Mornithologist friend Simon tells me about the parrots he sees on his daily walks around Canberra. It’s a long list, which includes five types of cockatoos. When it comes to the tenth species of parrot – “red rumps. Everyone loves them” – he stops to think. The eleventh is the rainbow lorikeet.
“They are newcomers,” he says. “And they really took off.”
I find it hard to imagine a town without rainbow lorikeets. I am in Far North Queensland and they are everywhere. The trees in the streets are filled with screeching and whistling birds. Herds parade in tight formation. Everything about them is frenetic – from their voracity for nectar to their psychedelic plumage.
According to BirdLife Australia’s annual Australian backyard bird count, the rainbow lorikeet is the most abundant species in the eastern states. Every year since the count began in 2014, the bird has been ranked No. 1 nationally. But in Canberra, the species is a recent arrival. It’s making up for lost time.
Neil Hermes, independent birder and chairman of the Canberra Ornithology Group (Cog), monitors bird populations in the nation’s capital. Long-term data collected by the Cog shows that lorikeet numbers are skyrocketing.
“In the 1980s, there were no rainbow lorikeets in Canberra,” Hermes tells me. “Now they are one of the most common birds.”
So where do they come from?
When a small number of Rainbow Lorikeets first appeared in the city, they were thought to be aviary escapees. Caged birds may have contributed, but according to Hermes it is highly likely that the Canberra population developed from individuals that wandered west of the coast and found the parks and gardens of the city to their liking.
Canberra’s extensive plantations of native trees and shrubs provide plenty of foraging and nesting sites. The Molonglo River, Lakes Burley Griffin and Ginninderra, and the streams, ponds, and wetlands around the town provide a reliable water supply.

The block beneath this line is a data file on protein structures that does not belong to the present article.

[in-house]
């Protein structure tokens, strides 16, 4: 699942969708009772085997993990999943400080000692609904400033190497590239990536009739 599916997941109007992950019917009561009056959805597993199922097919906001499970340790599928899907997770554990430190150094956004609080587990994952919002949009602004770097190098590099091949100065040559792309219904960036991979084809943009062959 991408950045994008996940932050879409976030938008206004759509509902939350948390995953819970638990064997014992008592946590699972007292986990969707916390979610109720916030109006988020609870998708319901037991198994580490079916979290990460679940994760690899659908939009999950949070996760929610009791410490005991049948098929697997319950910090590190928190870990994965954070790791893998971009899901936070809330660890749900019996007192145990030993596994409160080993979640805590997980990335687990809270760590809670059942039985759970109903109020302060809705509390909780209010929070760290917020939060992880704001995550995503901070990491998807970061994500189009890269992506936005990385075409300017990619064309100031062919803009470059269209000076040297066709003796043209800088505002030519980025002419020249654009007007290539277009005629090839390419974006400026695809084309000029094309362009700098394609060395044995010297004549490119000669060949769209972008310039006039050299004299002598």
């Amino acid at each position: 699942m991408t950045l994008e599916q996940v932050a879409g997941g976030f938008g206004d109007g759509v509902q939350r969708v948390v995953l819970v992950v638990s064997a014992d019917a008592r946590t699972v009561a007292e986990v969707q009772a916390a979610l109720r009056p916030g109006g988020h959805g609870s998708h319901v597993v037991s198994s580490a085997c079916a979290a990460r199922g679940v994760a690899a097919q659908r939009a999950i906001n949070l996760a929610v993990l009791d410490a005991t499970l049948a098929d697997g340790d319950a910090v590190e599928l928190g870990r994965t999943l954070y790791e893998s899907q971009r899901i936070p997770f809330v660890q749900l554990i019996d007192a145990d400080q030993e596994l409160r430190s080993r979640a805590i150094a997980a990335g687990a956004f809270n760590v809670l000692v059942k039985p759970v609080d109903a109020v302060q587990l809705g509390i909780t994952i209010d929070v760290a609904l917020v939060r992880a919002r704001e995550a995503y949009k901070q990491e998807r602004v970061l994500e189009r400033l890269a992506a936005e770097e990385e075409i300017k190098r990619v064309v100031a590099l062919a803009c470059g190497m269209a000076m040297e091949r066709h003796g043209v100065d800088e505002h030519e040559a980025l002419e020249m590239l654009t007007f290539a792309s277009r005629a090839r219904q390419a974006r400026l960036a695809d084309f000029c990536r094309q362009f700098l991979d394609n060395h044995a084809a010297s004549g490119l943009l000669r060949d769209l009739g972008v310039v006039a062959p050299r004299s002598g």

“Rainbow Lorikeets adapt well to urban habitat and Canberra has created a great deal of new habitat,” says Hermes.
“It’s a fabulous city for birds. The conditions are perfect for them.
The association of lorikeets with inland towns is vividly evidenced by sighting maps of the Australian Capital Territory and adjacent areas. The highest numbers come from Canberra and neighboring Queanbeyan, followed by Yass and Goulburn, with some records for smaller rural towns like Bungendore. Sightings are almost absent from the surrounding country. Decades of data show that birds prefer to settle in built-up areas.
While other species suffer from the impact of urban encroachment, rainbow lorikeets belong to a small group that thrives around humans. These “urban adaptors” include Australian magpies, magpies, crested pigeons, noisy juveniles and even eastern koels.
Koels are showing up in Canberra in rapidly increasing numbers, paralleling the Lorikeets pattern of none, to some, to many. Coming from New Guinea and Indonesia, these migratory cuckoos arrive in the spring to breed in northern and eastern Australia.
The birds are hard to spot – males are shiny black and females are mosaics of brown and cream – but they are easy to hear. The male is insistent ko-el ko-el ko-el has become part of the city’s nocturnal soundscape. That might be a boon for Canberra birdwatchers, but not for the species in whose nests koels lay their eggs – or for light sleepers.
While some urban adapters are just reclaiming their natural ranges, rainbow lorikeets and eastern koels are expanding theirs into new territory.
Range expansion is not limited to birds. In the 1980s, grey-headed flying foxes began roosting in Melbourne, setting up camp in the city’s Royal Botanic Gardens, about 450km west of their nearest rookery. By 2011, they had established a presence in Adelaide. Like lorikeets, bats benefit from planted trees and the presence of permanent water. They are now a familiar sight in many suburbs.
Individuals may appear, but if the conditions are not met, the species – bird, bat or butterfly – cannot establish itself. The monarch or vagrant butterfly, native to North America and able to fly great distances, traveled to Australia in the late 1800s. But until its food plants, tropical milkweed (Asclepias curassavica) and cotton (the clubtail species), became established as an ornamental garden plant, it could not reproduce successfully.
Another butterfly, the Asian tawny coster, was first reported from Australia in 2012. Since then, it has spread across the tropics and, in the last year or so, into northern Australia. New South Wales. The fawn coster did not have to depend on parks and gardens; its main food plant, the delicate blue spade flower (Pigea enneaspermus), is native to the warmer regions of the country.
In the Australian Botanic Gardens in Canberra is a deep, sheltered ravine filled with lush tree ferns and other rainforest plants. It’s cool and humid, even in the middle of a hot, dry summer when the grass crackles and the trees seem to be dozing in the sun. Visitors to the ravine might be lucky enough to see a bass thrush scratching through the leaf litter. This shy bird prefers dark, dense forests.
“Birds are always looking for new places,” Neil Hermes tells me. “When we create them, they find them.”